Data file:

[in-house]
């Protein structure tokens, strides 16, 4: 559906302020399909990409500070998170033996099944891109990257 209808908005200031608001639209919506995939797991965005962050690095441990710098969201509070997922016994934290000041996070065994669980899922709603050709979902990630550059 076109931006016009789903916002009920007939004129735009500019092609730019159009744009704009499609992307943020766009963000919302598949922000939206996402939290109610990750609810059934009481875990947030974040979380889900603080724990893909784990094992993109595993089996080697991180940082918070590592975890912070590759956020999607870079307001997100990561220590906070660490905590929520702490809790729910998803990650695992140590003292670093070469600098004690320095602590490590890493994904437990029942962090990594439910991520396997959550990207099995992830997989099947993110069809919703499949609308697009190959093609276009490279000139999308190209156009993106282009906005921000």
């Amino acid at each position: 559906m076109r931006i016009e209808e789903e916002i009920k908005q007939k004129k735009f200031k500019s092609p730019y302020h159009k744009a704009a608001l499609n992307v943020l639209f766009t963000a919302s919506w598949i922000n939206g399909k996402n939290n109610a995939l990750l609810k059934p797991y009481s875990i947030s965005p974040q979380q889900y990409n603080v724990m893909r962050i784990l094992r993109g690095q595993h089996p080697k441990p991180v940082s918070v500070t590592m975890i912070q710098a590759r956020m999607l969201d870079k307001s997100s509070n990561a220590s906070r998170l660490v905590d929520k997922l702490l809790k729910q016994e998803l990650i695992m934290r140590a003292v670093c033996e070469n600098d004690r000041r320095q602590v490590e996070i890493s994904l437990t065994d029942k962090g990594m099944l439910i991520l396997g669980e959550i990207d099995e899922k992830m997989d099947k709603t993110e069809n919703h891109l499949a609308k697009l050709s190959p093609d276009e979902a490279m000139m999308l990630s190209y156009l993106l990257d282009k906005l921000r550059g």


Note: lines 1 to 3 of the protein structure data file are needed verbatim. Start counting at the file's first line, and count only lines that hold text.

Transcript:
[in-house]
């Protein structure tokens, strides 16, 4: 559906302020399909990409500070998170033996099944891109990257 209808908005200031608001639209919506995939797991965005962050690095441990710098969201509070997922016994934290000041996070065994669980899922709603050709979902990630550059 076109931006016009789903916002009920007939004129735009500019092609730019159009744009704009499609992307943020766009963000919302598949922000939206996402939290109610990750609810059934009481875990947030974040979380889900603080724990893909784990094992993109595993089996080697991180940082918070590592975890912070590759956020999607870079307001997100990561220590906070660490905590929520702490809790729910998803990650695992140590003292670093070469600098004690320095602590490590890493994904437990029942962090990594439910991520396997959550990207099995992830997989099947993110069809919703499949609308697009190959093609276009490279000139999308190209156009993106282009906005921000």
């Amino acid at each position: 559906m076109r931006i016009e209808e789903e916002i009920k908005q007939k004129k735009f200031k500019s092609p730019y302020h159009k744009a704009a608001l499609n992307v943020l639209f766009t963000a919302s919506w598949i922000n939206g399909k996402n939290n109610a995939l990750l609810k059934p797991y009481s875990i947030s965005p974040q979380q889900y990409n603080v724990m893909r962050i784990l094992r993109g690095q595993h089996p080697k441990p991180v940082s918070v500070t590592m975890i912070q710098a590759r956020m999607l969201d870079k307001s997100s509070n990561a220590s906070r998170l660490v905590d929520k997922l702490l809790k729910q016994e998803l990650i695992m934290r140590a003292v670093c033996e070469n600098d004690r000041r320095q602590v490590e996070i890493s994904l437990t065994d029942k962090g990594m099944l439910i991520l396997g669980e959550i990207d099995e899922k992830m997989d099947k709603t993110e069809n919703h891109l499949a609308k697009l050709s190959p093609d276009e979902a490279m000139m999308l990630s190209y156009l993106l990257d282009k906005l921000r550059g």